With only a little more than eight months to go before the opening ofthe 2011 Venice Biennale, its director, Bice Curiger, has begun to reveal plans for the exhibition. The show will be titled "ILLUMInations" — a play on the word"illuminations" and "nations," in case you missed that — and will be based in an impressionistic way on the work of Venetian master painter Tintoretto.
"La Biennale is one of the world's most important forums for the dissemination and 'illumination' about the current developments in international art," Curigier said in a statement. "In many contemporary artists (the ones who interest me most), I find the same search for light, both rational and febrile, that animates some of Tintoretto's later works. Tintoretto too was worried about overturning the conventions of his time, through a near reckless approach to compositionthat overturns the well-defined, classical order of the Renaissance. I am interested in the light in those paintings, which is not rational butecstatic."
In order to achieve this concept, Curigier plans to pose an artistic quiz of sorts to participants, "asking the artists from every country and the artists of ILLUMInations to answer five questions regarding thistheme." The details of this unusual curatorial questionnaire have not yet been revealed.
While the notion of having nationally-identified pavilions as theorganizational basis of the exhibition is sometimes "considered anachronistic," the curator said, she is in favor of their use. However,under her direction, the term 'nations' will apply "metaphorically to recent developments in the arts all over the world, where overlapping groups form collectives of people representing a wide variety of smaller, more local activities and mentalities." She adds that the biennale's Arsenale space, which is where work by artists of mixed nationalities are show, "offers me an opportunity to bring together the works of artists who use the space as a medium through the creation of 'para-Pavilions.'"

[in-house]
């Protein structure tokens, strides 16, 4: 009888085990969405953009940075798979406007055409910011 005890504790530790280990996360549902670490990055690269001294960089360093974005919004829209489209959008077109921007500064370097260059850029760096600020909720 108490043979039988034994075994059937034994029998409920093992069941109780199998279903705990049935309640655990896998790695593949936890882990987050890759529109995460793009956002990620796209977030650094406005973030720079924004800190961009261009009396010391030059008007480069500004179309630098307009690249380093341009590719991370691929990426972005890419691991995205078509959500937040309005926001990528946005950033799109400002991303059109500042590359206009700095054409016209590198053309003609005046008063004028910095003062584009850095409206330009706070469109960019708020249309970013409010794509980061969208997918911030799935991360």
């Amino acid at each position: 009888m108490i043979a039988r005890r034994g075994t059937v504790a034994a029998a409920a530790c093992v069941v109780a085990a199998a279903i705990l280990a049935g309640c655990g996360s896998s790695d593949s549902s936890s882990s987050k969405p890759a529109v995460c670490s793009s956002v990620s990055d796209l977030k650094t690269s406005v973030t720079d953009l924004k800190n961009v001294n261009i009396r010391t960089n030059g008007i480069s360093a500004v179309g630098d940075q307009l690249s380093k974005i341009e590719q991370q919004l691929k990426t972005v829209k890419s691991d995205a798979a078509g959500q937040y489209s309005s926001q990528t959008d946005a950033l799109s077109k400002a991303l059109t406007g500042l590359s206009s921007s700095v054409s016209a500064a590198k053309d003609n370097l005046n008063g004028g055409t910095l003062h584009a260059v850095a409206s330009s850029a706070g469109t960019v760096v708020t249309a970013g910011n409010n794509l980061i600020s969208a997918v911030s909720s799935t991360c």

The 54th edition of the biennale will run from June 4 to November27, though select professionals will be granted special access to the venues — including the Giardini, the Arsenale, and other temporary exhibitions spaces that are likely to be commandeered by exhibiting parties — from June 1 to 3.
While every Venice Biennale is special in its own way, this year will mark the first time that India has participated, and could see the return of an Iraq, which has not participated in decades. Many countrieshave announced the artists they are bringing to the exhibition (seeARTINFO's full list here), though a good handful have yet to announce their picks.
Last year the biennale's top prize, the Golden Lion, went to American artist Bruce Nauman. Last month, the U.S. announcedit would defend its crown with the young duo Allora & Calzadilla.